A Communal Approach to Battling Malaria in South Sudan

Alexandra Malm/MSF

As case numbers continue to rise dramatically, it's become painfully clear that South Sudan's Abyei Special Administrative Area is in the midst of an exceptionally severe malaria season. But in an region where there are few health facilities to be found, many people afflicted with the disease are dying invisible deaths in their villages, before any assistance can reach them.

Doctors Without Borders/Médecins Sans Frontières (MSF) is working with local communities to put an end to preventable illness and deaths, with a community-based test-and-treat program that provides early malaria treatment for people living in distant rural areas.

Bringing Treatment to Patients

MSF has set up a network of 37 “malaria agents” supervised by six community health workers to diagnose and treat malaria in 23 villages within a 30-kilometer (20 mile) radius of the town of Agok. The teams use motorbikes to reach the villages, since the region’s poor roads are impassible to cars during the rainy season.

Since the start of the program in August, 19,411 people have received treatment in their villages after testing positive for malaria—an average of around 1,800 people per week. More than 160 of these cases were severe malaria, and were referred to MSF’s hospital in Agok for specialized treatment.

“Receiving treatment in their villages has been a game changer for people who before had to walk for several hours, and sometimes days, to get to the nearest health facility,” says MSF’s Jessa Pontevedra, who is managing the program. “It has allowed us to treat many more people than we had expected, and it has also significantly reduced the numbers of cases of severe malaria, as people are being treated earlier.”

A Reduction in Severe Cases

Earlier this year, MSF’s hospital was struggling to cope with the high numbers of patients admitted with severe malaria. “In June, we increased the number of beds from 125 to almost 200,” says MSF doctor Sabine Haller. “We put beds in the hallway, in the surgical ward, and in four tents in the courtyard, but the hospital was still overflowing with severe malaria patients.” But since the start of MSF’s community-based program, the percentage of severe cases has decreased, falling to 17 percent in September and October, compared to 23 percent at the same time last year.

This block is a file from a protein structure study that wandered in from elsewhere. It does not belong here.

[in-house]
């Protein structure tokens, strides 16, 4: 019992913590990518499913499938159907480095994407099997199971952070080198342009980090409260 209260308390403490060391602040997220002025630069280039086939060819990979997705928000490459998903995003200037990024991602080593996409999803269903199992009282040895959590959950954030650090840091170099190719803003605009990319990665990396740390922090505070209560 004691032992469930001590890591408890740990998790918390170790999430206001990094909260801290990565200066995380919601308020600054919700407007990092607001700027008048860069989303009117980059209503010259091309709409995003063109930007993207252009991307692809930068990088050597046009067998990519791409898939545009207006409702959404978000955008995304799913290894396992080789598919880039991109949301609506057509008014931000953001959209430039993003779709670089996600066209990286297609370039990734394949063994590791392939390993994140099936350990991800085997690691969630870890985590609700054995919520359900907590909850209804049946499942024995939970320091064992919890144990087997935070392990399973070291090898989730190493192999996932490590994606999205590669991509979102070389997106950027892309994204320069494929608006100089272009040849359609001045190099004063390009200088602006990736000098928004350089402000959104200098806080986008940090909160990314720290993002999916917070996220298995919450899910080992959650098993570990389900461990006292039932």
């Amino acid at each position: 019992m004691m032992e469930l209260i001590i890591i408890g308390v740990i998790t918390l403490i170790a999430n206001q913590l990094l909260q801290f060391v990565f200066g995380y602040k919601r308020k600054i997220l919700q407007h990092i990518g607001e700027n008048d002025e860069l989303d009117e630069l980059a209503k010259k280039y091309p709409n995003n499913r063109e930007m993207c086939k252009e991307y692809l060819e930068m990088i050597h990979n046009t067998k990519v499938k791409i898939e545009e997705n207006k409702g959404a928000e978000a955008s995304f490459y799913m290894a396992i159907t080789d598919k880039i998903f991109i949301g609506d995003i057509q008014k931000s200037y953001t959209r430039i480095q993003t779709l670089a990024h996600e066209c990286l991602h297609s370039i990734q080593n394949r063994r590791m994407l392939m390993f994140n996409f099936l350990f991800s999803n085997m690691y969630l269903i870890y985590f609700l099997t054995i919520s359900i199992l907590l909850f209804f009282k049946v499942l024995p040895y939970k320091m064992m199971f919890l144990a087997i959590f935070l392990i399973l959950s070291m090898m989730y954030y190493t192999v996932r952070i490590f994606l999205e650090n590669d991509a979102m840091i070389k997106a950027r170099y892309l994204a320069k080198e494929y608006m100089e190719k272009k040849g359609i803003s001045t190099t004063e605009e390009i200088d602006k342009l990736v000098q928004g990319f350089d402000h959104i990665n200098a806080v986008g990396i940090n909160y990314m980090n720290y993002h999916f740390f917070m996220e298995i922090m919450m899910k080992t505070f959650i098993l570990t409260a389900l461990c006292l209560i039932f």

Local communities have welcomed the new program, and their active involvement has been key to its success. “This has helped us a lot,” says Kuol Deng, leader of Mijak Deng Kaya village. “Last year, we had to carry a lot of sick people to the hospital, and many of them died.”

Community leaders relay information to the villagers, help store the medication and equipment, and have built shelters where the malaria agents can carry out their work. Sometimes they also provide financial compensation or incentives to the malaria agents, who work on a purely voluntary basis.

The malaria agents take great pride in their work and say they can really see the difference it is making to their communities.

“People get treatment now, but last year there were many deaths, as people couldn’t go all the way to the hospital,” says Abraham, a malaria agent who lives and works in the village of Maibong. “Seeing all these deaths was terrible. This is why I wanted to help my community—so that fewer people would die.”

MSF has been working in the region that today constitutes the Republic of South Sudan since 1983, and currently runs 17 projects in the country. MSF employs more than 3,200 South Sudanese staff to work alongside 350 international staff in its projects. In 2014, MSF teams provided more than 930,000 health consultations, providing free, high-quality medical care. Nearly 300,000 of these consultations were for children under the age of five.

Patients start lining up as malaria agent Abraham prepares to start the test and treat activity for the day in the village of Maibong.
Alexandra Malm/MSF